#### Abstract

we establish the general solution for a mixed type functional equation of aquartic and a quadratic mapping in linear spaces. In addition, we investigate the generalized Hyers-Ulam stability in -Banach spaces.

#### 1. Introduction and Preliminaries

The stability problem of functional equations originated from a question of Ulam  in 1940, concerning the stability of group homomorphisms. Let be a group, and let be a metric group with the metric . Given , does there exist a such that if a mapping satisfies the inequality for all , then there exists a homomorphism with for all In other words, under what condition does there exists a homomorphism near an approximate homomorphism? The concept of stability for functional equation arises when we replace the functional equation by an inequality which acts as a perturbation of the equation. In 1941, Hyers  gave a first affirmative answer to the question of Ulam for Banach spaces. Let be a mapping between Banach spaces such that for all , and for some . Then, there exists a unique additive mapping such that for all .

The result of Hyers was generalized by Aoki  for approximate additive function and by Rassias  for approximate linear function by allowing the difference Cauchy equation to be controlled by . Taking into consideration a lot of influence of Ulam, Hyers and Rassias on the development of stability problems of functional equations, the stability phenomenon that was proved by Rassias may be called the Hyers-Ulam-Rassias stability (see [5, 6]). In 1994, a generalization of Rassias theorem was obtained by Gvruta , who replaced by a general control function . The functional equation is related to a symmetric biadditive function . It is natural that this equation is called a quadratic functional equation. In particular, every solution of the quadratic equation (1.3) is said to be a quadratic function. It is well known that a function between real vector spaces is quadratic if and only if there exists a unique symmetric biadditive function such that for all in the vector space. The biadditive function is given by A Hyers-Ulam stability problem for the quadratic functional equation (1.3) was proved by Skof for functions , where is normed space and is Banach space (see ). In the paper , Czerwik proved the Hyers-Ulam-Rassias stability of (1.3).

Lee et al.  considered the following functional equation: In fact, they proved that a function between two real vector spaces and is a solution of (1.5) if and only if there exists a unique symmetric biquadratic function such that for all . The biquadratic function is given by It is easy to show that the function satisfies the functional equation (1.5), which is called the quartic functional equation (see also ).

Jun and Kim  have obtained the generalized Hyers-Ulam stability for a mixed type of cubic and additive functional equation. In addition, the generalized Hyers-Ulam stability for a mixed type of cubic, quadratic, and additive functional equation has been investigated by Gordji and Khodaei  (see also [17, 18]). The stability problems for several mixed types of functional equations have been extensively investigated by a number of authors and there are many interesting results concerning this problem .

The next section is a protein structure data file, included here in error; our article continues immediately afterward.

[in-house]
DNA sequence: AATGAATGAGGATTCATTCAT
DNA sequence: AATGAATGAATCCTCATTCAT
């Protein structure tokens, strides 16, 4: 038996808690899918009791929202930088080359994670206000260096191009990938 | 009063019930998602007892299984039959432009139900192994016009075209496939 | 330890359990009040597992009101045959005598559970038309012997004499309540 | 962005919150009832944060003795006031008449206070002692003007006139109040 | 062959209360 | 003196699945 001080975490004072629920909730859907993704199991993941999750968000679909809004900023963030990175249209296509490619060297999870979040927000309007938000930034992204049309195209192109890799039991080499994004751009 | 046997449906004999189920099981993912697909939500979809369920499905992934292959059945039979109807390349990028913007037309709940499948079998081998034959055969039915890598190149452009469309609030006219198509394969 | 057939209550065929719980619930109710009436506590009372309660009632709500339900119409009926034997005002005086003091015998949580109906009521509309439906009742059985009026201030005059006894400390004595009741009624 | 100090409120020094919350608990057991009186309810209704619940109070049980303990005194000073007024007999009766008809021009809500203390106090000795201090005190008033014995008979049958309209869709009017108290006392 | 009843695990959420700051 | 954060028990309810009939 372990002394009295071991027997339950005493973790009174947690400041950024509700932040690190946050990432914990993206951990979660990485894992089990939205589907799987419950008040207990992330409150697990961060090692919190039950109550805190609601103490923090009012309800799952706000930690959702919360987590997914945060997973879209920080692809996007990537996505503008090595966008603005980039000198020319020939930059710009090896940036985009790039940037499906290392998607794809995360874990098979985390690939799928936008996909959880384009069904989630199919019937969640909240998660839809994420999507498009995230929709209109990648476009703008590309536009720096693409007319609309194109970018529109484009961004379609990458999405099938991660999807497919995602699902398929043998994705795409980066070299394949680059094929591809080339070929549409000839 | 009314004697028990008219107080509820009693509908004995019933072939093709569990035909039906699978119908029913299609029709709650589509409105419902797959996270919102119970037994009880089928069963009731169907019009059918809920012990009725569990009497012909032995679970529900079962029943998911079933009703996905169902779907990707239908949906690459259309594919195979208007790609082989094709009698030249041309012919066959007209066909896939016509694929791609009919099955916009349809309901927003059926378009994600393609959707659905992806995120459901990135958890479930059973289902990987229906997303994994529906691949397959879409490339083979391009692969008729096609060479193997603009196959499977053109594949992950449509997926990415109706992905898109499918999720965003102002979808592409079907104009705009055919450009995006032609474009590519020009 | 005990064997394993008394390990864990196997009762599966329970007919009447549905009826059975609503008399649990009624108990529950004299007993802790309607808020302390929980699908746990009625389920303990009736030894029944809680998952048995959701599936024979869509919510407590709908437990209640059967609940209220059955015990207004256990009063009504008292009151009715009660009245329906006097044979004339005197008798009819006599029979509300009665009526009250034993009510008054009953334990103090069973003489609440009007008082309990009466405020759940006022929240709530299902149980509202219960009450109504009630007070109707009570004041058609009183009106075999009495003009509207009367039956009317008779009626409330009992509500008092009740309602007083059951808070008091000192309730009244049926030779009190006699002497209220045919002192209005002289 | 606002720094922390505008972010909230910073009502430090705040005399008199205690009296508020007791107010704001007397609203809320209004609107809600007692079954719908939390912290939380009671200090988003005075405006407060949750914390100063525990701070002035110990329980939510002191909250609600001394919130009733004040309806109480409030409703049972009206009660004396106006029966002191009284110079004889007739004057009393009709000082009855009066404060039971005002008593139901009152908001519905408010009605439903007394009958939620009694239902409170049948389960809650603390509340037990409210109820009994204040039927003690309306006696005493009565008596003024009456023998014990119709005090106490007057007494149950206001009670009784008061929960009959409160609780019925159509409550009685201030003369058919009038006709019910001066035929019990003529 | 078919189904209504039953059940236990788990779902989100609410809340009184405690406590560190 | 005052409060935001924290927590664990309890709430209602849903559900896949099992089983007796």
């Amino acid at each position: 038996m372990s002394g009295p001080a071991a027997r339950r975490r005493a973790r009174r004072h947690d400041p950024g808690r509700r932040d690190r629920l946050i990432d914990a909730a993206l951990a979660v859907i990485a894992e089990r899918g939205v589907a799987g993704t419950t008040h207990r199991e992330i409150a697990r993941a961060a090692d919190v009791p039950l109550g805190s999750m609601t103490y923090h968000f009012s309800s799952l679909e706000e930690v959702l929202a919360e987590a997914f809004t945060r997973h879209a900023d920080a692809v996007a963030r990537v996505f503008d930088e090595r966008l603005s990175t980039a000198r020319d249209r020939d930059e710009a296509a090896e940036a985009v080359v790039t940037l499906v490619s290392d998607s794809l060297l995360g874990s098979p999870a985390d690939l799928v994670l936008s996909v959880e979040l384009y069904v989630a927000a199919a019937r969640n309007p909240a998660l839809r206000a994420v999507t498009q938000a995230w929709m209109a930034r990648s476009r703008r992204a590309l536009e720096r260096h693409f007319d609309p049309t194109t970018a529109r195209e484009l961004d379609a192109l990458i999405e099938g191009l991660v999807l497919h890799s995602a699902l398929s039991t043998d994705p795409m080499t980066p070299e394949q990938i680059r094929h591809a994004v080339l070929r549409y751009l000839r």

In this paper, we deal with the following functional equation derived from quartic and quadratic functions: for fixed integers , . It is easy to see that the function is a solution of the functional equation (1.7). In the sequel, we investigate the general solution of functional equation (1.7) when is a function between vector spaces, and then we prove the generalized Hyers-Ulam stability of (1.7) in the spirit of Hyers, Ulam, and Rassias using the direct method.

We recall some basic facts concerning quasi-Banach spaces and some preliminary results.

Definition 1.1 (see [28, 29]). Let be a real linear space. A quasinorm is a real-valued function on satisfying the following:(1) for all and if and only if ,(2) for all and all ,(3)there is a constant such that for all .
The pair is called a quasinormed space if is a quasinorm on .

The smallest possible is called the modulus of concavity of . A quasi-Banach space is a complete quasinormed space. A quasinorm is called a -norm if for all . In this case, a quasi-Banach space is called a -Banach space.

Given a -norm, the formula gives us a translation invariant metric on . By the Aoki-Rolewicz Theorem , each quasinorm is equivalent to some -norm (see also ). Since it is much easier to work with -norms, henceforth we restrict our attention mainly to -norms.

Lemma 1.2 (see ). Let be nonnegative real numbers. Then, one has for a positive real number with .

#### 2. General Solution

We here present the general solution of (1.7).

Theorem 2.1. Let both and be real vector spaces. A function satisfies (1.7) for all if and only if there exists a unique symmetric biquadratic function and a unique symmetric biadditive function such that for all .

Proof. Let satisfy (1.7) and let be functions defined by for all . We claim that the functions and are quadratic and quartic, respectively.
Letting in (1.7), we have . By putting in (1.7), one leads to the evenness of . Replacing by in (1.7), we have for all . Replacing by in (2.3), we obtain for all . Adding (2.3) to (2.4), we get by evenness of , for all . From the substitution in (1.7), we have by evenness of , for all . Replacing by in (2.6), we get for all . Adding (2.6) to (2.7), we get by evenness of , for all . By using (1.7) and (2.5), it follows from (2.8) that for all . If we replace by in (1.7), then we get that for all . It follows from (2.9) and (2.10) that for all . On the other hand, putting in (1.7), we get for all . Putting in (1.7), we get for all . Putting in (1.7) and using the evenness of , we obtain for all . Letting in (2.10), we have for all . It follows from (2.14) and (2.15) that for all . Now, by using (2.12), (2.13) and (2.16), we lead to for all . Finally, comparing (2.11) with (2.17), then we conclude that for all . Replacing by in (2.18), we get for all . Interchanging with in (2.18), one gets for all . It follows from (2.19) and (2.20) that for all . This means that for all . So the function defined by is quadratic.